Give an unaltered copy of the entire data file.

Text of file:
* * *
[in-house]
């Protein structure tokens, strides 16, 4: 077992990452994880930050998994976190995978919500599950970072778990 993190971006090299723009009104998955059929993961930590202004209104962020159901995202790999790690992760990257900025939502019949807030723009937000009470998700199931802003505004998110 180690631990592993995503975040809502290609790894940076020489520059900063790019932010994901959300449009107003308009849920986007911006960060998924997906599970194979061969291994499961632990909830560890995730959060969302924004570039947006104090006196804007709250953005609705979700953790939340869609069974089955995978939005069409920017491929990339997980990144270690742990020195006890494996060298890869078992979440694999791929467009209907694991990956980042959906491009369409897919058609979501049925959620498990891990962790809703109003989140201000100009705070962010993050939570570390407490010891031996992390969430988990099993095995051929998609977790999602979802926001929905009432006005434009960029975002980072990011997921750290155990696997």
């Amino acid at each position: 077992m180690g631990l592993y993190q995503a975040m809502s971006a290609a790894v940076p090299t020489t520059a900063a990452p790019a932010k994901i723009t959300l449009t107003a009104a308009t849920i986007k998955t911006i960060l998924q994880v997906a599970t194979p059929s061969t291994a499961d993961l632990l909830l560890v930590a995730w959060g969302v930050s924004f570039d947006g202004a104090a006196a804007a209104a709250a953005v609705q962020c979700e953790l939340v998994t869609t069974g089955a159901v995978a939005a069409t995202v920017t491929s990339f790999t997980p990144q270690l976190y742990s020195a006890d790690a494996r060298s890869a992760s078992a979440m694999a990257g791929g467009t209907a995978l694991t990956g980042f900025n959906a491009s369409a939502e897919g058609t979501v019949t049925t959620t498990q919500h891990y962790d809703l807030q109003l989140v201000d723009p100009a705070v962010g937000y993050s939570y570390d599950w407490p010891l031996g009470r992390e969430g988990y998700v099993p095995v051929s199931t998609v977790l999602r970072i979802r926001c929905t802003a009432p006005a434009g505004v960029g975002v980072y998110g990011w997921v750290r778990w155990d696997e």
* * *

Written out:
[in-house]
């Protein structure tokens, strides 16, 4: 077992990452994880930050998994976190995978919500599950970072778990 993190971006090299723009009104998955059929993961930590202004209104962020159901995202790999790690992760990257900025939502019949807030723009937000009470998700199931802003505004998110 180690631990592993995503975040809502290609790894940076020489520059900063790019932010994901959300449009107003308009849920986007911006960060998924997906599970194979061969291994499961632990909830560890995730959060969302924004570039947006104090006196804007709250953005609705979700953790939340869609069974089955995978939005069409920017491929990339997980990144270690742990020195006890494996060298890869078992979440694999791929467009209907694991990956980042959906491009369409897919058609979501049925959620498990891990962790809703109003989140201000100009705070962010993050939570570390407490010891031996992390969430988990099993095995051929998609977790999602979802926001929905009432006005434009960029975002980072990011997921750290155990696997």
């Amino acid at each position: 077992m180690g631990l592993y993190q995503a975040m809502s971006a290609a790894v940076p090299t020489t520059a900063a990452p790019a932010k994901i723009t959300l449009t107003a009104a308009t849920i986007k998955t911006i960060l998924q994880v997906a599970t194979p059929s061969t291994a499961d993961l632990l909830l560890v930590a995730w959060g969302v930050s924004f570039d947006g202004a104090a006196a804007a209104a709250a953005v609705q962020c979700e953790l939340v998994t869609t069974g089955a159901v995978a939005a069409t995202v920017t491929s990339f790999t997980p990144q270690l976190y742990s020195a006890d790690a494996r060298s890869a992760s078992a979440m694999a990257g791929g467009t209907a995978l694991t990956g980042f900025n959906a491009s369409a939502e897919g058609t979501v019949t049925t959620t498990q919500h891990y962790d809703l807030q109003l989140v201000d723009p100009a705070v962010g937000y993050s939570y570390d599950w407490p010891l031996g009470r992390e969430g988990y998700v099993p095995v051929s199931t998609v977790l999602r970072i979802r926001c929905t802003a009432p006005a434009g505004v960029g975002v980072y998110g990011w997921v750290r778990w155990d696997e």